Cohen & Buckmann, P.C.
Cohen & Buckmann, P.C.



Fiduciaries, Protect Yourselves--Hire a Great Adviser

Fiduciaries, Protect Yourselves--Hire a Great Adviser

                                                             By Carol Buckmann

Caveat emptor is a common Latin phrase meaning “buyer beware”. Now that it appears that the decision striking down the Fiduciary Rule will not be appealed to the Supreme Court, plan fiduciaries should keep that warning in mind when dealing with anyone providing investment advice.  Smart fiduciaries will take it upon themselves to make sure they are getting outside investment advice from someone who puts the plan participants first and stands behind the advice, and won’t wait for the SEC or states to protect them.

Here are some tips to keep in mind:

·       Hire an adviser who will acknowledge ERISA fiduciary status in writing. This is the highest fiduciary standard, and is separate from the standards that apply to registered investment advisers (“RIAs”).  ERISA fiduciaries can be personally liable for losses caused by a breach of their responsibilities.

·       Understand the rules that are back in effect. Brokers who give advice may not be subject to fiduciary standards at all. For example, under the so-called 5 part test that applies now, one-time advice and advice that is not a primary basis for plan decisions is not fiduciary advice.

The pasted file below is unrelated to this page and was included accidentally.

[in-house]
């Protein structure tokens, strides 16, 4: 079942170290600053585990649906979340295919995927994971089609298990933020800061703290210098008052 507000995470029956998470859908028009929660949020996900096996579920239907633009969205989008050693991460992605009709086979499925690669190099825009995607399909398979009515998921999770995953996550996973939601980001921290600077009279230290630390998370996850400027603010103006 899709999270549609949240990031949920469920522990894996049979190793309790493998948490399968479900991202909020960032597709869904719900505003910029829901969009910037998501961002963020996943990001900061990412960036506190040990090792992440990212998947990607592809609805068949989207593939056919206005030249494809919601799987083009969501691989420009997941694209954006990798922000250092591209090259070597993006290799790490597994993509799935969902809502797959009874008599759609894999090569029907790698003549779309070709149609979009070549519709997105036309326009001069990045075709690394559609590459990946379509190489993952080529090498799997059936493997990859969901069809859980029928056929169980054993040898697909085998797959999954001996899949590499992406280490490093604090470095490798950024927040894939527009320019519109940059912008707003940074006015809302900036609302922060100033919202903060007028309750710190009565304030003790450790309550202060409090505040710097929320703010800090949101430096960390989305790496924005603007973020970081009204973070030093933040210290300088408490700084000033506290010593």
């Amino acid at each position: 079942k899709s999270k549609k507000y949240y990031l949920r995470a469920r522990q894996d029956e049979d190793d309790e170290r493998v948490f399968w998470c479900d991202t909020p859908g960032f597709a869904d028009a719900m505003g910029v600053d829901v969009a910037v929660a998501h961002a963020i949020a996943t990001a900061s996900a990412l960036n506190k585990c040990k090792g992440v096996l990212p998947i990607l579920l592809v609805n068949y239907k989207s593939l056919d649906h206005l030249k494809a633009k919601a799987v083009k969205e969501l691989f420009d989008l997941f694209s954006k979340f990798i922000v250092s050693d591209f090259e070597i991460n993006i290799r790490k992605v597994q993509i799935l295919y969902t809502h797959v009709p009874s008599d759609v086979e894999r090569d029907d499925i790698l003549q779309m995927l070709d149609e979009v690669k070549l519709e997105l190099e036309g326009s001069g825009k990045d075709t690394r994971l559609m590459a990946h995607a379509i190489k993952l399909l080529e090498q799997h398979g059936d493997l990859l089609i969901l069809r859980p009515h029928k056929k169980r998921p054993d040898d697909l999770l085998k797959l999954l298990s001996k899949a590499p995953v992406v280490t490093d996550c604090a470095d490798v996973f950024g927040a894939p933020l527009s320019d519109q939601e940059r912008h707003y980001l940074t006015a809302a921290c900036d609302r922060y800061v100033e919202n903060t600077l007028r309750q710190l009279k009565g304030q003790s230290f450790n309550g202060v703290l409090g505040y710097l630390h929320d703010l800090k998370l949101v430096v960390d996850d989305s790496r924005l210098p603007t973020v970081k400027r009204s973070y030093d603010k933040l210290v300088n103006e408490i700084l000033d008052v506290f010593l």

·       Investigate your adviser’s qualifications and experience with ERISA plans. You need an adviser who works with a lot of plans and understands prohibited transactions and current plan compliance issues.  Don’t forget to check for disciplinary action or lawsuits.

·       Hire someone who agrees to attend your Committee meetings and provide regular written reports giving the basis for recommendations.

·       Hire someone who is responsive. Don’t put up with someone who doesn’t return phone calls and just puts in an appearance once or twice a year.

·       Review your adviser annually the same way you review your other service providers. Do a new rfp if you are unhappy.  Here is some advice about how to do that review:

·       Ask about the procedures your adviser has in place to avoid conflicted advice.  Is the adviser’s fee a fixed amount or percentage that doesn't vary depending on the investments you select?

·       If your adviser became a fiduciary solely to comply with the Fiduciary Rule, find out if that has changed.

There are a lot of great fiduciary advisers out there who will help company fiduciaries fulfill their responsibilities and who hold themselves to the highest professional standards. Fiduciary Rule or no Fiduciary Rule, there is no reason for company fiduciaries to settle for conflicted or substandard advice. After all, as responsible fiduciaries, they will be left holding the bag if they follow bad advice.